One way to distinguish among the proliferation of pacts and pledges for city-level climate action is to look at the extent to which each one prepares cities to capture and communicate about the co-benefits of their climate action. The Under 2 MOU, C40 Cities, and Path to Positive stand out as the programs that provide the most guidance and incentive for capturing multiple benefits.
Countries aren’t the only entities that are pledging to decrease their carbon emissions. Cities, counties, and states around the world are also working to mitigate climate change, and many have joined groups and signed onto pledges that commit them to striving for a 2°C planet. These subnational organizations are a great opportunity not only to keep our planet cool, but also to address some of the other challenges that humanity is facing. We call this opportunity multisolving – climate-smart policies and ideas that can both combat climate change and make our communities better off in terms of health, adaptation, and economic development.
So who’s multisolving? After the Paris climate talks, we found that over 60% of national climate pledges were inspired by multisolving. Now, we’re taking a look at cities and other subnational entities. We investigated five different subnational climate pacts, and found that most of them used multisolving in their websites, brochures, or in the commitments signatories make.
If your city is seeking to make a difference on climate change while also making life better for residents, it should consider one of the many multisolving organizations for the support and guidance they provide.
How does multisolving show up in city-level climate pacts?
Under 2 MOU is a memorandum of understanding between 127 jurisdictions on six continents to “reduce their greenhouse gas emissions 80 to 95%, or limit to 2 metric tons CO2-equivalent per capita, by 2050.” Parties to the MOU also agree to promote multisolving solutions such as walking, biking, public transit, waste reduction, waste-to-energy plans, green infrastructure, and reduction of air pollutants, while maximizing adaptation and resilience benefits.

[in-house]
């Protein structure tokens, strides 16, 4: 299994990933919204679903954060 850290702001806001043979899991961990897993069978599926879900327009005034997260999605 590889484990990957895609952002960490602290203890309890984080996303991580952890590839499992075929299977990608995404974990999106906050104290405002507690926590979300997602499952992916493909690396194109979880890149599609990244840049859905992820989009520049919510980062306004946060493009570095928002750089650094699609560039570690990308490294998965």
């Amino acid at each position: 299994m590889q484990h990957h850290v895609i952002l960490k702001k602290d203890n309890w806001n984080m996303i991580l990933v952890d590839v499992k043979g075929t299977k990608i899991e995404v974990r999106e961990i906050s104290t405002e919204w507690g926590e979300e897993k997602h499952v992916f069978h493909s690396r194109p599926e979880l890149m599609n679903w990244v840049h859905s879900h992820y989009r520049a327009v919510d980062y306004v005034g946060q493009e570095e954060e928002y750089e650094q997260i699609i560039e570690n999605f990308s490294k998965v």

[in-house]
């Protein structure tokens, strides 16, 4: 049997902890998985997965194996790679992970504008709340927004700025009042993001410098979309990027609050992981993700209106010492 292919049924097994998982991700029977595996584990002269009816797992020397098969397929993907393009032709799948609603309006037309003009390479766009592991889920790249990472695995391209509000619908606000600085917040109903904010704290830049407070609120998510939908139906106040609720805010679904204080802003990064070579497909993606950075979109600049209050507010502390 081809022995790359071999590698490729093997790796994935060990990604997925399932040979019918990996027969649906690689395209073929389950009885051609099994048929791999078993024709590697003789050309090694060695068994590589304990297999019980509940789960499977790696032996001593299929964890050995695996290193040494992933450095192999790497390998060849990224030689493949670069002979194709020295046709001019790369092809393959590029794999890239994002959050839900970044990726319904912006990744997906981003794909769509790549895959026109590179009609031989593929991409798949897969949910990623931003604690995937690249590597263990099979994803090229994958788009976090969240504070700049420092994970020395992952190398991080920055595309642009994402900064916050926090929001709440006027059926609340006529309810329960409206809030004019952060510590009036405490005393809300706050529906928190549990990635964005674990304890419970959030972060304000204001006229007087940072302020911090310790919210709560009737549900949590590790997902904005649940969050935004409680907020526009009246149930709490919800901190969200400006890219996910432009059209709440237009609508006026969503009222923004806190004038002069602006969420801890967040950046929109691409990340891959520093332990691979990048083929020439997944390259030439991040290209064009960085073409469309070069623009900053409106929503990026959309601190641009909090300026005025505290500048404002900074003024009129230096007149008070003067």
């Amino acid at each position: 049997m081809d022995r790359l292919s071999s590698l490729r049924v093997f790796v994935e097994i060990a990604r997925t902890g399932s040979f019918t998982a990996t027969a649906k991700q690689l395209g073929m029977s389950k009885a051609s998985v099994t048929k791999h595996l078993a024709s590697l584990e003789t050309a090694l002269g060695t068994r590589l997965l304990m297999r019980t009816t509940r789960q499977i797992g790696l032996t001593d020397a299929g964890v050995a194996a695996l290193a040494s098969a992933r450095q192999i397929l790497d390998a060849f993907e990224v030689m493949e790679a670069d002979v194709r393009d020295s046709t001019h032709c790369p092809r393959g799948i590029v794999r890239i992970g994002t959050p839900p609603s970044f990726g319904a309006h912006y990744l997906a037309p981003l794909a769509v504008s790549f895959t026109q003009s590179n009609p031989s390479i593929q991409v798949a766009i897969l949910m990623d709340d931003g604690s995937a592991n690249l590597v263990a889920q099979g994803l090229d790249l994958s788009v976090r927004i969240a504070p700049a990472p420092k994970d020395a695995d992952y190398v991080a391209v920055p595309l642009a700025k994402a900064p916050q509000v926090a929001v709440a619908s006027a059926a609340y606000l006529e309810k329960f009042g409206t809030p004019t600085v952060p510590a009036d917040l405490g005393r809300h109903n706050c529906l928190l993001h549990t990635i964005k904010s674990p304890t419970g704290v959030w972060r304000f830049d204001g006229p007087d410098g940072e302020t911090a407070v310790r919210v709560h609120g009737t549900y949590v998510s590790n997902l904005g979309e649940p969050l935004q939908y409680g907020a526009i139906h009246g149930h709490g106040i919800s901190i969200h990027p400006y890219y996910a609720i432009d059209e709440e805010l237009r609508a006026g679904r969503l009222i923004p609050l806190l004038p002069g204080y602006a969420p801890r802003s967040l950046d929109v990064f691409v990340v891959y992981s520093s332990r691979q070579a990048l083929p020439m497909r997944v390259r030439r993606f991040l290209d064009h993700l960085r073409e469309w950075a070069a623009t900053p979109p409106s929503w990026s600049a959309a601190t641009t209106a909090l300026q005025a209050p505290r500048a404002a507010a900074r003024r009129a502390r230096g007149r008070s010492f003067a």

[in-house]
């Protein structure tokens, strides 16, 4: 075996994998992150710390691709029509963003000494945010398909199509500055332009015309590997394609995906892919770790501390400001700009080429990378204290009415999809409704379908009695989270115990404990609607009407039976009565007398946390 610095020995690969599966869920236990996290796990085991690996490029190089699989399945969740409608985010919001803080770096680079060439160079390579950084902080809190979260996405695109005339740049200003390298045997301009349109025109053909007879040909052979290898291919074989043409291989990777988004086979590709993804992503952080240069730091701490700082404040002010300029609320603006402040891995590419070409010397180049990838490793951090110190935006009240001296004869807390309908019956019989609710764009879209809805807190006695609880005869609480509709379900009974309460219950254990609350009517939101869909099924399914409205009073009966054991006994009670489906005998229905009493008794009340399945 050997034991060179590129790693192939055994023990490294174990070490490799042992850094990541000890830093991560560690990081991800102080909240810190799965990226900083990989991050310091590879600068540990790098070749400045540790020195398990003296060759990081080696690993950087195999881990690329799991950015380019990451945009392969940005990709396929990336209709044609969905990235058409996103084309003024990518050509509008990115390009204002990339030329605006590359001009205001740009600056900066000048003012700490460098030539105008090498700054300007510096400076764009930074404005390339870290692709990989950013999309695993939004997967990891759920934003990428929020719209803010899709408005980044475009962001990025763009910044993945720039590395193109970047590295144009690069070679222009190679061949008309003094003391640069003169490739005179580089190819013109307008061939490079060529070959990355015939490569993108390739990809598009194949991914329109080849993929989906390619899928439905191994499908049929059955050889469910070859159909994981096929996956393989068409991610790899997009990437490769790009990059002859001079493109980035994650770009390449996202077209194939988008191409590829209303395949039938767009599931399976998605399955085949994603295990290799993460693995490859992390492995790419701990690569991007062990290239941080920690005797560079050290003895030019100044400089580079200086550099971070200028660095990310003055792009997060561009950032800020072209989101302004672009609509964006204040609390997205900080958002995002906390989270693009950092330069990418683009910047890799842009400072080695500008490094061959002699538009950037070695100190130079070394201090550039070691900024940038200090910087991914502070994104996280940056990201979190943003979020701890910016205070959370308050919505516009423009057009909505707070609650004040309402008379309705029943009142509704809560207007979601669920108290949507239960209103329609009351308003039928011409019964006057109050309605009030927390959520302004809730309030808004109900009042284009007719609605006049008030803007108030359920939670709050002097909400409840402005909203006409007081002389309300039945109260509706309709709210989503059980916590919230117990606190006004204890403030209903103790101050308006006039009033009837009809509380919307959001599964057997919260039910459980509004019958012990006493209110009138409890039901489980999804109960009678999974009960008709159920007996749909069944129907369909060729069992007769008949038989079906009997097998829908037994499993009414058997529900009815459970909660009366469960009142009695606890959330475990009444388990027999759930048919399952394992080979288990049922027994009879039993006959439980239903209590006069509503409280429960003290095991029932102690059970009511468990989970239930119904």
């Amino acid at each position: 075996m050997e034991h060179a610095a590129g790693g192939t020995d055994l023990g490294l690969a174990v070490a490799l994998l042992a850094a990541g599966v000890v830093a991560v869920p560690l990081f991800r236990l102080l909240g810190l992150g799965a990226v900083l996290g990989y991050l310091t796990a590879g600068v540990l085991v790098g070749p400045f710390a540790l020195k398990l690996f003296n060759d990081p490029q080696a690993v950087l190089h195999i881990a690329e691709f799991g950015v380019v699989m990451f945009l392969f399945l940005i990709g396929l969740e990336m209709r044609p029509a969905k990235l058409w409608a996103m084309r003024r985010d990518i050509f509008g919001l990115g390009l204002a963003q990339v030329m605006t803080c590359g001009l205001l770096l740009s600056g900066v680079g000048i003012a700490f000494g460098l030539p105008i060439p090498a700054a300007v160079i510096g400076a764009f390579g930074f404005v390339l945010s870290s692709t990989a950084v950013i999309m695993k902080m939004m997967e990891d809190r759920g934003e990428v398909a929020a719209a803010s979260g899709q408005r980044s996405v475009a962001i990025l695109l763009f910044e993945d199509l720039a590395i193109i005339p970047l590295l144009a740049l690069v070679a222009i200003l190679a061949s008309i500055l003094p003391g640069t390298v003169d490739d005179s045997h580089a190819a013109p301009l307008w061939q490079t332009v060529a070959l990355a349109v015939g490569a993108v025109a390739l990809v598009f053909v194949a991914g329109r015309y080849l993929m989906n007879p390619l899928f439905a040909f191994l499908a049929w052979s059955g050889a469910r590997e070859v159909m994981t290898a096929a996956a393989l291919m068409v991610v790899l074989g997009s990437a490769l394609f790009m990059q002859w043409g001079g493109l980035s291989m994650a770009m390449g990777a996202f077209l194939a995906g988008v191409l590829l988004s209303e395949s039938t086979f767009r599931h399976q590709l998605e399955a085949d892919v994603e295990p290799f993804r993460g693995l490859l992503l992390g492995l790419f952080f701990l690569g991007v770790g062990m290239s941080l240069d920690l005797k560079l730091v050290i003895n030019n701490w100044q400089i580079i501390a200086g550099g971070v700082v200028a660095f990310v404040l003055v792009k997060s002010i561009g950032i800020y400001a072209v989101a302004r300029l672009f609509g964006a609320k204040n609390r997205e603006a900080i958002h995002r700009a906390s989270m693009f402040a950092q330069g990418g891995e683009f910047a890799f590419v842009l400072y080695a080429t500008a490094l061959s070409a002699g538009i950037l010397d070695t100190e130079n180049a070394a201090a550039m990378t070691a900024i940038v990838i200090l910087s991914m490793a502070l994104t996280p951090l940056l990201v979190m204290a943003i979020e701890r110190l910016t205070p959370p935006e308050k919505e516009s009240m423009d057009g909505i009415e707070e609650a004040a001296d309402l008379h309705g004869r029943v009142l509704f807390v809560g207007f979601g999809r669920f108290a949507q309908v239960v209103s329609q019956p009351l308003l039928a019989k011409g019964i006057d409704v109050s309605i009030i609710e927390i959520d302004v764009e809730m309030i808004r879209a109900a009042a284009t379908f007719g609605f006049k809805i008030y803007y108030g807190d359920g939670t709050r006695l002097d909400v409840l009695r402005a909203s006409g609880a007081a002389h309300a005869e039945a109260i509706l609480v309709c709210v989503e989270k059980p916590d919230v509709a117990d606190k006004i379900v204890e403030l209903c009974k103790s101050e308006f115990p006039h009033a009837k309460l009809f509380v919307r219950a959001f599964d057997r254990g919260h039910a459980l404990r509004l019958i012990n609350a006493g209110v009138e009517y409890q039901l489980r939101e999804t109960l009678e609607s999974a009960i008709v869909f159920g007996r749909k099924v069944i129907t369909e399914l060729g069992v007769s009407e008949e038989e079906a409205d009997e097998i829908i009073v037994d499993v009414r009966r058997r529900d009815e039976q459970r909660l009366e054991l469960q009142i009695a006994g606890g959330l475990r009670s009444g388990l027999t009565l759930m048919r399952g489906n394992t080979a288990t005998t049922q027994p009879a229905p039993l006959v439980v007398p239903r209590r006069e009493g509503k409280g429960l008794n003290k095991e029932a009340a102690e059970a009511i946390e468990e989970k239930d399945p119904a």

C40 Cities is a group of 83 megacities around the world “committed to addressing climate change.” While C40 does not have its own climate pledge, it has created a series of networks for cities to collaborate on topics of interest. These multisolving networks include energy efficiency, adaptation and water, economic development, solid waste management, sustainable communities, and transportation.
Path to Positive is a US association of community leaders and elected officials at the city, county and regional levels. Not only does Path to Positive provide resources on multisolving topics such as sustainable transit and stormwater management, but the pledge itself commits leaders to promoting clean and affordable energy, saving money with energy efficiency, improving health via air and water quality, preparing for the effects of climate change, and including vulnerable groups in policy decisions.
The Covenant of Mayors boasts over 6,700 signatories to reducing carbon emissions in Europe, North Africa, Central Asia, and the Middle East. New signatories to the pledge must “adopt an integrated approach to tackling mitigation and adaptation to climate change,” and share a common vision toward sustainable and affordable energy for all.
The Compact of Mayors is a coalition of 452 cities worldwide who have pledged to both reduce greenhouse gas emissions and to create an adaptation plan for their city. However, the mitigation and adaptation targets in the Compact are kept separate, whereas a multisolving framework would encourage synergies between the two, among other co-benefits.
Cities are a huge part of the solution to climate change, and their residents and future generations have a large stake in the success of the city carbon reduction effort. Given recent research that shows that embracing the co-benefits of climate action widens the appeal of climate friendly policy, we think that all of the climate pledges and compacts would do well to incorporate a multiple benefits framing in their work. And given the potential of multisolving to solve more than one problem for the same dollar, we think cities will be able to go further faster if their climate mandate connects to health, economic development, resilience and well-being.
This post is part of a series on multisolving, or climate-smart policies that simultaneously work to mitigate climate change while providing co-benefits such as the ones described above.